By 1988, after several years of artistic collaboration and tense relationship, the pair decided to mark the end of their relationship by performing a groundbreaking performative piece named The Great Wall Walk. In a deeply spiritual and daring feat, Ulay and Marina began walking from opposite ends of the Great Wall of China until they eventually met in the middle for a final goodbye. The two artists had cited that such a powerful performance piece was necessary in order to provide closure to their long, tumultuous relationship. It had also taken the pair eight years to acquire the Chinese government’s permission to enact their final piece, by which time their personal relationship had completely dissolved.
Following their Chinese piece, Ulay and Marina did not collaborate, nor communicate with each other until Abramović’s 2010 MoMA retrospective, The Artist is Present, in which Marina sat in silence with audience members who sat opposite her at a table. Although Abramović and Laysiepen had met the morning of the exhibition, Ulay and Marina shared a deeply emotional moment when Ulay surprised Marina by deciding to sit opposite her in silence and participate in her performance piece.
Life After Marina: Ulay’s Solo Work
After his break with Marina, Ulay returned his focus to photography, producing a very consistent body of work. His artistic activity in the early 90s consists of several Polaroid performance photographs and travel photography. During this time Laysiepen attempted to explore the position of marginalized bodies in a modern context, as seen in his 1994-95 work, Berlin Afterimages, and in the Photograms and Polagrams series. At this moment Ulay also began experimenting with audience participation, evident in his Can’t Beat the Feeling: Long Playing Record from 1991–92 and Bread and Butter from 1993.
With the entry of the 21st century, Ulay’s artistic focus drifted from investigations of gender and identity and he began concentrating more on issues regarding the technological advancements of the time and the effort to produce an extremely objective rendering of reality in his photography. These themes are present in his 2000 pieces entitled Cursive and Radicals, and in his Johnny- The Ontological in the Photographic Image, from 2004, while in his 2002 piece, The Delusion. An Event about Art and Psychiatry, held in the Netherlands there is evidence again of the artist’s approach to audience participation. In the years following, from 2013 till 2016, Ulay created a number of works concerning an array of environmental issues.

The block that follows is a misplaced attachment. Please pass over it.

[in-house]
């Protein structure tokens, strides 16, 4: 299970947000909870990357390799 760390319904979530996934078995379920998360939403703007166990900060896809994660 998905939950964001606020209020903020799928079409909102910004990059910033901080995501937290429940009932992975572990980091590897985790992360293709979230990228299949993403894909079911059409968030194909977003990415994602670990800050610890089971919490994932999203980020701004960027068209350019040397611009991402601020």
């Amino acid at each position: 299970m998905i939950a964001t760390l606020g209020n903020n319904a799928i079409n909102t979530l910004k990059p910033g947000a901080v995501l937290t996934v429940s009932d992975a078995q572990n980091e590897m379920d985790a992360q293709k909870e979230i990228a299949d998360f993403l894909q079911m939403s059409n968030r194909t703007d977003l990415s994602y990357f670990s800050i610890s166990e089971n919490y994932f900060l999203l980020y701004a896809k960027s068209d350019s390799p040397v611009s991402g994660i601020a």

During this time, Ulay planned to create a film dedicated to his artistic journey, but plans had to be delayed due to the artist’s 2009 diagnosis with cancer. Although production of the movie was delayed, footage of medical appointments and chemotherapy treatments were released in 2011 in a video-art piece now entitled Project Cancer. Directed by Slovenian filmmaker Damjan Kozole and released in 2013, the film Project Cancer followed Ulay as he traveled to Berlin, New York, and Amsterdam, visiting friends and viewing exhibitions after his medical treatments proved successful. Ulay had noted that his battle with his illness was one of the most challenging projects of his life, giving its name ultimately to his biographical film.
Ulay spent four decades living and working between Amsterdam, the Netherlands, and Ljubljana, Slovenia. He had also produced several long-term projects in Australia, India, China, and Europe while also working as a professor of Performance and New Media Art at the Staatliche Hochschule für Gestaltung, Karlsruhe in Germany. He had been awarded multiple awards throughout his artistic career, including The San Sebastian Video Award (1984), The Lucano Video Award (1985), The Polaroid Video Award (1986), and the Video Award – Kulturkreis im Verband der Deutschen Industrie (1986).
Marina Abramović has stated: It takes a long time, perhaps even a lifetime, to understand Ulay. True as that may be, Ulay has managed to influence countless artists entering the Performance art sphere. He has received international exposure thanks to his daring approach to polaroid photography and Body art and is being hailed today as a pioneering figure and a founding father of an artistic medium that is considered today as one of the most crucial radical forms of artistic expression.
After his re-diagnosis with lymphatic cancer, Ulay passed away in his residence in Ljubljana in Slovenia on March 2nd, 2020.